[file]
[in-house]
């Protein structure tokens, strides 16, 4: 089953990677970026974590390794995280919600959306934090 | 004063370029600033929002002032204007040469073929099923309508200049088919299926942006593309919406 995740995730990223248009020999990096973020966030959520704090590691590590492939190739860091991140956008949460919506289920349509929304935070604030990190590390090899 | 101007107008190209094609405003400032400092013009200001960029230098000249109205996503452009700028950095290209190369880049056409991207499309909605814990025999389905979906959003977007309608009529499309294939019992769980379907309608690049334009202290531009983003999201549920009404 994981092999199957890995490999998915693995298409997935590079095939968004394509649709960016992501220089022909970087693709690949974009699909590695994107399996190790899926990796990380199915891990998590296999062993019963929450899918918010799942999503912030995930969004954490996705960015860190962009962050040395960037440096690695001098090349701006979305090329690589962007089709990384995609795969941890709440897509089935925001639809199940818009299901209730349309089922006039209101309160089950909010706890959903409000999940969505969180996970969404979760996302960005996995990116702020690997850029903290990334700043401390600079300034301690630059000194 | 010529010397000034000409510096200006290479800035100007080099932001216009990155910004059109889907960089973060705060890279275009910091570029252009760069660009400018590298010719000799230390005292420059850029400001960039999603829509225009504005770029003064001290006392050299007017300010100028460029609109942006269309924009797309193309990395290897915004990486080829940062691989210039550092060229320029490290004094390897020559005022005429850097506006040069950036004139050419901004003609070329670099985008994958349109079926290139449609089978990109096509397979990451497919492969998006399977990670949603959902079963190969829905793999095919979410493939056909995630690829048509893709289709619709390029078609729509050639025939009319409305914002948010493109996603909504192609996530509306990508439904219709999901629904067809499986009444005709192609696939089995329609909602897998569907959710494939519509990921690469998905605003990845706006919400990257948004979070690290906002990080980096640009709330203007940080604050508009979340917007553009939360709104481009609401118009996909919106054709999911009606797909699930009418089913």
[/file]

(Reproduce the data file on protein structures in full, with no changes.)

[in-house]
């Protein structure tokens, strides 16, 4: 089953990677970026974590390794995280919600959306934090 | 004063370029600033929002002032204007040469073929099923309508200049088919299926942006593309919406 995740995730990223248009020999990096973020966030959520704090590691590590492939190739860091991140956008949460919506289920349509929304935070604030990190590390090899 | 101007107008190209094609405003400032400092013009200001960029230098000249109205996503452009700028950095290209190369880049056409991207499309909605814990025999389905979906959003977007309608009529499309294939019992769980379907309608690049334009202290531009983003999201549920009404 994981092999199957890995490999998915693995298409997935590079095939968004394509649709960016992501220089022909970087693709690949974009699909590695994107399996190790899926990796990380199915891990998590296999062993019963929450899918918010799942999503912030995930969004954490996705960015860190962009962050040395960037440096690695001098090349701006979305090329690589962007089709990384995609795969941890709440897509089935925001639809199940818009299901209730349309089922006039209101309160089950909010706890959903409000999940969505969180996970969404979760996302960005996995990116702020690997850029903290990334700043401390600079300034301690630059000194 | 010529010397000034000409510096200006290479800035100007080099932001216009990155910004059109889907960089973060705060890279275009910091570029252009760069660009400018590298010719000799230390005292420059850029400001960039999603829509225009504005770029003064001290006392050299007017300010100028460029609109942006269309924009797309193309990395290897915004990486080829940062691989210039550092060229320029490290004094390897020559005022005429850097506006040069950036004139050419901004003609070329670099985008994958349109079926290139449609089978990109096509397979990451497919492969998006399977990670949603959902079963190969829905793999095919979410493939056909995630690829048509893709289709619709390029078609729509050639025939009319409305914002948010493109996603909504192609996530509306990508439904219709999901629904067809499986009444005709192609696939089995329609909602897998569907959710494939519509990921690469998905605003990845706006919400990257948004979070690290906002990080980096640009709330203007940080604050508009979340917007553009939360709104481009609401118009996909919106054709999911009606797909699930009418089913």